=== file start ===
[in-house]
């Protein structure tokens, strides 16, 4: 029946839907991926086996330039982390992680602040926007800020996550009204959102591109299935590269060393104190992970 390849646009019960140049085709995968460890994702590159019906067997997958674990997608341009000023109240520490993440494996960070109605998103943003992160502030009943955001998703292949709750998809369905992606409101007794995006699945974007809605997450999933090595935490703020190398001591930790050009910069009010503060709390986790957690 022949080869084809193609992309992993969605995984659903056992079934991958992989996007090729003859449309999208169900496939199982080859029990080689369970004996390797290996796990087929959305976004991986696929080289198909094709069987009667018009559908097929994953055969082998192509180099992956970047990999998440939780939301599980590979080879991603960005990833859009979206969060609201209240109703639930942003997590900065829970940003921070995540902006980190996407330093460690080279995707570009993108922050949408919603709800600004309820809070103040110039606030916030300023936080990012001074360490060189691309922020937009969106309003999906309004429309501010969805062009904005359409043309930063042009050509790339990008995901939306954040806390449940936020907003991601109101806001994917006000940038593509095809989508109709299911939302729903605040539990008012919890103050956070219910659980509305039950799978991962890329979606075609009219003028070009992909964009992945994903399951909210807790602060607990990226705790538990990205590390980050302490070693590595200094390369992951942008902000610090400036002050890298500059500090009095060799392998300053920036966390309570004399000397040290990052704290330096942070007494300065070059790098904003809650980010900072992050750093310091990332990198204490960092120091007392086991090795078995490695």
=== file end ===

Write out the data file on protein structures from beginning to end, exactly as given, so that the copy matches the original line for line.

[in-house]
């Protein structure tokens, strides 16, 4: 029946839907991926086996330039982390992680602040926007800020996550009204959102591109299935590269060393104190992970 390849646009019960140049085709995968460890994702590159019906067997997958674990997608341009000023109240520490993440494996960070109605998103943003992160502030009943955001998703292949709750998809369905992606409101007794995006699945974007809605997450999933090595935490703020190398001591930790050009910069009010503060709390986790957690 022949080869084809193609992309992993969605995984659903056992079934991958992989996007090729003859449309999208169900496939199982080859029990080689369970004996390797290996796990087929959305976004991986696929080289198909094709069987009667018009559908097929994953055969082998192509180099992956970047990999998440939780939301599980590979080879991603960005990833859009979206969060609201209240109703639930942003997590900065829970940003921070995540902006980190996407330093460690080279995707570009993108922050949408919603709800600004309820809070103040110039606030916030300023936080990012001074360490060189691309922020937009969106309003999906309004429309501010969805062009904005359409043309930063042009050509790339990008995901939306954040806390449940936020907003991601109101806001994917006000940038593509095809989508109709299911939302729903605040539990008012919890103050956070219910659980509305039950799978991962890329979606075609009219003028070009992909964009992945994903399951909210807790602060607990990226705790538990990205590390980050302490070693590595200094390369992951942008902000610090400036002050890298500059500090009095060799392998300053920036966390309570004399000397040290990052704290330096942070007494300065070059790098904003809650980010900072992050750093310091990332990198204490960092120091007392086991090795078995490695």